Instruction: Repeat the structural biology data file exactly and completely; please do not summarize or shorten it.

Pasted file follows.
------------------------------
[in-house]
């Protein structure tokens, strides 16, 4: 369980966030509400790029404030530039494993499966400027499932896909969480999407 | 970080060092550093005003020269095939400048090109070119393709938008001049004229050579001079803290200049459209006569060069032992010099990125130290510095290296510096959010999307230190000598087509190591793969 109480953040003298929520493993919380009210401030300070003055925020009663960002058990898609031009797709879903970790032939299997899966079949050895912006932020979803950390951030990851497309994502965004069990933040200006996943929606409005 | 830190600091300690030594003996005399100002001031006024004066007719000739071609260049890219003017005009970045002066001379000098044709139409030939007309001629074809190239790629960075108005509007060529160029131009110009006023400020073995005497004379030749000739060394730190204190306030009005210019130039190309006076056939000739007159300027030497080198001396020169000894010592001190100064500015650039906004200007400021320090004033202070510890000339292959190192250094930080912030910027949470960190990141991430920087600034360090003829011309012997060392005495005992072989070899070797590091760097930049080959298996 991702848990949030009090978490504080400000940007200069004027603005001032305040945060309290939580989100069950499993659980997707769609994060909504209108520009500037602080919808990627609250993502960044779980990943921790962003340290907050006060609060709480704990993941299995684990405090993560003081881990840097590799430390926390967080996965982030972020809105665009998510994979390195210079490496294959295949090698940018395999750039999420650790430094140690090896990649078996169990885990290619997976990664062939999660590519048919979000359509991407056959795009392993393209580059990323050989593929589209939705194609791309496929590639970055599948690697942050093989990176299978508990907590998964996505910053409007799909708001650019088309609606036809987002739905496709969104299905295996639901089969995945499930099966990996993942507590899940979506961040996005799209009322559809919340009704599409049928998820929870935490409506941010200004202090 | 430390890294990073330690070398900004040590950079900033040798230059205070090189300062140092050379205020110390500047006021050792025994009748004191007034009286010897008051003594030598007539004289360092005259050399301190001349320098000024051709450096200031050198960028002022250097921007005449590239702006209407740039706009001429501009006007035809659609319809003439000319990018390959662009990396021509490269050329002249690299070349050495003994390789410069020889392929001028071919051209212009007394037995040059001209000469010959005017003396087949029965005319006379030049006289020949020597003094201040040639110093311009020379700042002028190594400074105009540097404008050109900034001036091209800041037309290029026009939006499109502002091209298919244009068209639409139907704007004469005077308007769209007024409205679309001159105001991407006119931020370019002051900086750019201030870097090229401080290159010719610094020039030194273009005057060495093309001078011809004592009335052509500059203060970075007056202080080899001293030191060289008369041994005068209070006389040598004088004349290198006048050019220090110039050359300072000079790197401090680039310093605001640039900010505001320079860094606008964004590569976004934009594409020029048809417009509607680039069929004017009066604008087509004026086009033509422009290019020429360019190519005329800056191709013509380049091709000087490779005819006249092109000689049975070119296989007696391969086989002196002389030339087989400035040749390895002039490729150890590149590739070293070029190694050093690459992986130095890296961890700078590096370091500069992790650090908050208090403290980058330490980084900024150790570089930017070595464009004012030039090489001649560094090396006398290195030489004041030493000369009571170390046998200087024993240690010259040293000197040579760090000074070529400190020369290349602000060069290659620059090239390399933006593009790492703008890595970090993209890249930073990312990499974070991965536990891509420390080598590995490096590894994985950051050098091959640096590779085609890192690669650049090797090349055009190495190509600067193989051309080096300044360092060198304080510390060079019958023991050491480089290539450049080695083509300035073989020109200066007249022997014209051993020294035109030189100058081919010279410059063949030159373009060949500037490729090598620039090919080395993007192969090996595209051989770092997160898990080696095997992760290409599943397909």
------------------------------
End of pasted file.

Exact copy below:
[in-house]
């Protein structure tokens, strides 16, 4: 369980966030509400790029404030530039494993499966400027499932896909969480999407 | 970080060092550093005003020269095939400048090109070119393709938008001049004229050579001079803290200049459209006569060069032992010099990125130290510095290296510096959010999307230190000598087509190591793969 109480953040003298929520493993919380009210401030300070003055925020009663960002058990898609031009797709879903970790032939299997899966079949050895912006932020979803950390951030990851497309994502965004069990933040200006996943929606409005 | 830190600091300690030594003996005399100002001031006024004066007719000739071609260049890219003017005009970045002066001379000098044709139409030939007309001629074809190239790629960075108005509007060529160029131009110009006023400020073995005497004379030749000739060394730190204190306030009005210019130039190309006076056939000739007159300027030497080198001396020169000894010592001190100064500015650039906004200007400021320090004033202070510890000339292959190192250094930080912030910027949470960190990141991430920087600034360090003829011309012997060392005495005992072989070899070797590091760097930049080959298996 991702848990949030009090978490504080400000940007200069004027603005001032305040945060309290939580989100069950499993659980997707769609994060909504209108520009500037602080919808990627609250993502960044779980990943921790962003340290907050006060609060709480704990993941299995684990405090993560003081881990840097590799430390926390967080996965982030972020809105665009998510994979390195210079490496294959295949090698940018395999750039999420650790430094140690090896990649078996169990885990290619997976990664062939999660590519048919979000359509991407056959795009392993393209580059990323050989593929589209939705194609791309496929590639970055599948690697942050093989990176299978508990907590998964996505910053409007799909708001650019088309609606036809987002739905496709969104299905295996639901089969995945499930099966990996993942507590899940979506961040996005799209009322559809919340009704599409049928998820929870935490409506941010200004202090 | 430390890294990073330690070398900004040590950079900033040798230059205070090189300062140092050379205020110390500047006021050792025994009748004191007034009286010897008051003594030598007539004289360092005259050399301190001349320098000024051709450096200031050198960028002022250097921007005449590239702006209407740039706009001429501009006007035809659609319809003439000319990018390959662009990396021509490269050329002249690299070349050495003994390789410069020889392929001028071919051209212009007394037995040059001209000469010959005017003396087949029965005319006379030049006289020949020597003094201040040639110093311009020379700042002028190594400074105009540097404008050109900034001036091209800041037309290029026009939006499109502002091209298919244009068209639409139907704007004469005077308007769209007024409205679309001159105001991407006119931020370019002051900086750019201030870097090229401080290159010719610094020039030194273009005057060495093309001078011809004592009335052509500059203060970075007056202080080899001293030191060289008369041994005068209070006389040598004088004349290198006048050019220090110039050359300072000079790197401090680039310093605001640039900010505001320079860094606008964004590569976004934009594409020029048809417009509607680039069929004017009066604008087509004026086009033509422009290019020429360019190519005329800056191709013509380049091709000087490779005819006249092109000689049975070119296989007696391969086989002196002389030339087989400035040749390895002039490729150890590149590739070293070029190694050093690459992986130095890296961890700078590096370091500069992790650090908050208090403290980058330490980084900024150790570089930017070595464009004012030039090489001649560094090396006398290195030489004041030493000369009571170390046998200087024993240690010259040293000197040579760090000074070529400190020369290349602000060069290659620059090239390399933006593009790492703008890595970090993209890249930073990312990499974070991965536990891509420390080598590995490096590894994985950051050098091959640096590779085609890192690669650049090797090349055009190495190509600067193989051309080096300044360092060198304080510390060079019958023991050491480089290539450049080695083509300035073989020109200066007249022997014209051993020294035109030189100058081919010279410059063949030159373009060949500037490729090598620039090919080395993007192969090996595209051989770092997160898990080696095997992760290409599943397909």